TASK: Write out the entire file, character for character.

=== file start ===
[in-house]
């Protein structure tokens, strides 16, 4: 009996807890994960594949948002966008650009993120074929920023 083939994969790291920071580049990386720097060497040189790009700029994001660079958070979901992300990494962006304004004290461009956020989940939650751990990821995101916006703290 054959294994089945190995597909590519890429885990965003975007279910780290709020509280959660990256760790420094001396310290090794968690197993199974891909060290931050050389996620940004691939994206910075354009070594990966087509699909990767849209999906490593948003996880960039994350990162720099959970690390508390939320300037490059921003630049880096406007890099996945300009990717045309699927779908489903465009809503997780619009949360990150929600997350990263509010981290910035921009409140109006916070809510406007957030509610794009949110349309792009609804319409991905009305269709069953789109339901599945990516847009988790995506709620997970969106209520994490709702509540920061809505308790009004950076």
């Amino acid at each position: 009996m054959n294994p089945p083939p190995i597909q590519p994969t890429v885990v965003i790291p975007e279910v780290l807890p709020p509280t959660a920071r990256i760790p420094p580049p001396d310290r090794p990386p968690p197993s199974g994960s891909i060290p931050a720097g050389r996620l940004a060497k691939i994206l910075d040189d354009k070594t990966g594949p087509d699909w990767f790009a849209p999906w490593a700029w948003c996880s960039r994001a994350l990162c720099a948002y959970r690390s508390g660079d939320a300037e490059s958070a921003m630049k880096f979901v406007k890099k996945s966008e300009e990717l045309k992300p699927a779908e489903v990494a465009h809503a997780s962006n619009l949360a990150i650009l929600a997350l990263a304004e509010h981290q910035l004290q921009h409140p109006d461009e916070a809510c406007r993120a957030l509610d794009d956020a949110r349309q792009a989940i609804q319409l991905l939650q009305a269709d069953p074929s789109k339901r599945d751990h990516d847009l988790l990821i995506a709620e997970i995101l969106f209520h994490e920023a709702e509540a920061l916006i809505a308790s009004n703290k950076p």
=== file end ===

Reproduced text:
[in-house]
């Protein structure tokens, strides 16, 4: 009996807890994960594949948002966008650009993120074929920023 083939994969790291920071580049990386720097060497040189790009700029994001660079958070979901992300990494962006304004004290461009956020989940939650751990990821995101916006703290 054959294994089945190995597909590519890429885990965003975007279910780290709020509280959660990256760790420094001396310290090794968690197993199974891909060290931050050389996620940004691939994206910075354009070594990966087509699909990767849209999906490593948003996880960039994350990162720099959970690390508390939320300037490059921003630049880096406007890099996945300009990717045309699927779908489903465009809503997780619009949360990150929600997350990263509010981290910035921009409140109006916070809510406007957030509610794009949110349309792009609804319409991905009305269709069953789109339901599945990516847009988790995506709620997970969106209520994490709702509540920061809505308790009004950076």
């Amino acid at each position: 009996m054959n294994p089945p083939p190995i597909q590519p994969t890429v885990v965003i790291p975007e279910v780290l807890p709020p509280t959660a920071r990256i760790p420094p580049p001396d310290r090794p990386p968690p197993s199974g994960s891909i060290p931050a720097g050389r996620l940004a060497k691939i994206l910075d040189d354009k070594t990966g594949p087509d699909w990767f790009a849209p999906w490593a700029w948003c996880s960039r994001a994350l990162c720099a948002y959970r690390s508390g660079d939320a300037e490059s958070a921003m630049k880096f979901v406007k890099k996945s966008e300009e990717l045309k992300p699927a779908e489903v990494a465009h809503a997780s962006n619009l949360a990150i650009l929600a997350l990263a304004e509010h981290q910035l004290q921009h409140p109006d461009e916070a809510c406007r993120a957030l509610d794009d956020a949110r349309q792009a989940i609804q319409l991905l939650q009305a269709d069953p074929s789109k339901r599945d751990h990516d847009l988790l990821i995506a709620e997970i995101l969106f209520h994490e920023a709702e509540a920061l916006i809505a308790s009004n703290k950076p």